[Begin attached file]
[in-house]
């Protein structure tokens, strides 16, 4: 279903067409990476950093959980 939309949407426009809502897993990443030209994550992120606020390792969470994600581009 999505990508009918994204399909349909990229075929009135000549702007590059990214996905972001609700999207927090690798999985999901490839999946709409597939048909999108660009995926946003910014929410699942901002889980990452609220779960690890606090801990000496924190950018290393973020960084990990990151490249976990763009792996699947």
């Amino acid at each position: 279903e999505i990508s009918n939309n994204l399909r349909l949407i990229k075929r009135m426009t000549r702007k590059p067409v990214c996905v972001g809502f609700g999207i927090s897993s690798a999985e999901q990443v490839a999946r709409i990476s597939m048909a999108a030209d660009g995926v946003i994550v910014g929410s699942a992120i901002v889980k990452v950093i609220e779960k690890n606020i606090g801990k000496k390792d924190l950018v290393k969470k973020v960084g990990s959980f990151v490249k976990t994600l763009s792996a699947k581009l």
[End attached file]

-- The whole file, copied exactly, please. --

[in-house]
């Protein structure tokens, strides 16, 4: 279903067409990476950093959980 939309949407426009809502897993990443030209994550992120606020390792969470994600581009 999505990508009918994204399909349909990229075929009135000549702007590059990214996905972001609700999207927090690798999985999901490839999946709409597939048909999108660009995926946003910014929410699942901002889980990452609220779960690890606090801990000496924190950018290393973020960084990990990151490249976990763009792996699947």
């Amino acid at each position: 279903e999505i990508s009918n939309n994204l399909r349909l949407i990229k075929r009135m426009t000549r702007k590059p067409v990214c996905v972001g809502f609700g999207i927090s897993s690798a999985e999901q990443v490839a999946r709409i990476s597939m048909a999108a030209d660009g995926v946003i994550v910014g929410s699942a992120i901002v889980k990452v950093i609220e779960k690890n606020i606090g801990k000496k390792d924190l950018v290393k969470k973020v960084g990990s959980f990151v490249k976990t994600l763009s792996a699947k581009l």